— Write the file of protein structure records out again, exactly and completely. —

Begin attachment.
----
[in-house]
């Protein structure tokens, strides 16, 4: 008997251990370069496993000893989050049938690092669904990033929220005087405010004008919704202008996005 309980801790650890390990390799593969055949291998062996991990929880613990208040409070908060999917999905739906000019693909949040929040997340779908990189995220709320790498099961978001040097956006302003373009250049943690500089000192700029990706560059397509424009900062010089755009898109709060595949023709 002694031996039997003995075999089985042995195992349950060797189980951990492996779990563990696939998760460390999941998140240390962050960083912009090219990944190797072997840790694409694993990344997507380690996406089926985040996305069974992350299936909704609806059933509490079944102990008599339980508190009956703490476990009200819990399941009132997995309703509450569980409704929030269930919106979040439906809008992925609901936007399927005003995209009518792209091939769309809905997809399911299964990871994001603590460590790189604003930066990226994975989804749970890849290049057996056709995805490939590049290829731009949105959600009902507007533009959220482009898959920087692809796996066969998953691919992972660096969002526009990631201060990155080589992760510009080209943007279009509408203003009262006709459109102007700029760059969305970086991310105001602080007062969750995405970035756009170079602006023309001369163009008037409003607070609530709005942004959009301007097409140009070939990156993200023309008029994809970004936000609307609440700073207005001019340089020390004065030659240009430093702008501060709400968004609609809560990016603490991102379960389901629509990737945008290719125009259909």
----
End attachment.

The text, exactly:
[in-house]
């Protein structure tokens, strides 16, 4: 008997251990370069496993000893989050049938690092669904990033929220005087405010004008919704202008996005 309980801790650890390990390799593969055949291998062996991990929880613990208040409070908060999917999905739906000019693909949040929040997340779908990189995220709320790498099961978001040097956006302003373009250049943690500089000192700029990706560059397509424009900062010089755009898109709060595949023709 002694031996039997003995075999089985042995195992349950060797189980951990492996779990563990696939998760460390999941998140240390962050960083912009090219990944190797072997840790694409694993990344997507380690996406089926985040996305069974992350299936909704609806059933509490079944102990008599339980508190009956703490476990009200819990399941009132997995309703509450569980409704929030269930919106979040439906809008992925609901936007399927005003995209009518792209091939769309809905997809399911299964990871994001603590460590790189604003930066990226994975989804749970890849290049057996056709995805490939590049290829731009949105959600009902507007533009959220482009898959920087692809796996066969998953691919992972660096969002526009990631201060990155080589992760510009080209943007279009509408203003009262006709459109102007700029760059969305970086991310105001602080007062969750995405970035756009170079602006023309001369163009008037409003607070609530709005942004959009301007097409140009070939990156993200023309008029994809970004936000609307609440700073207005001019340089020390004065030659240009430093702008501060709400968004609609809560990016603490991102379960389901629509990737945008290719125009259909």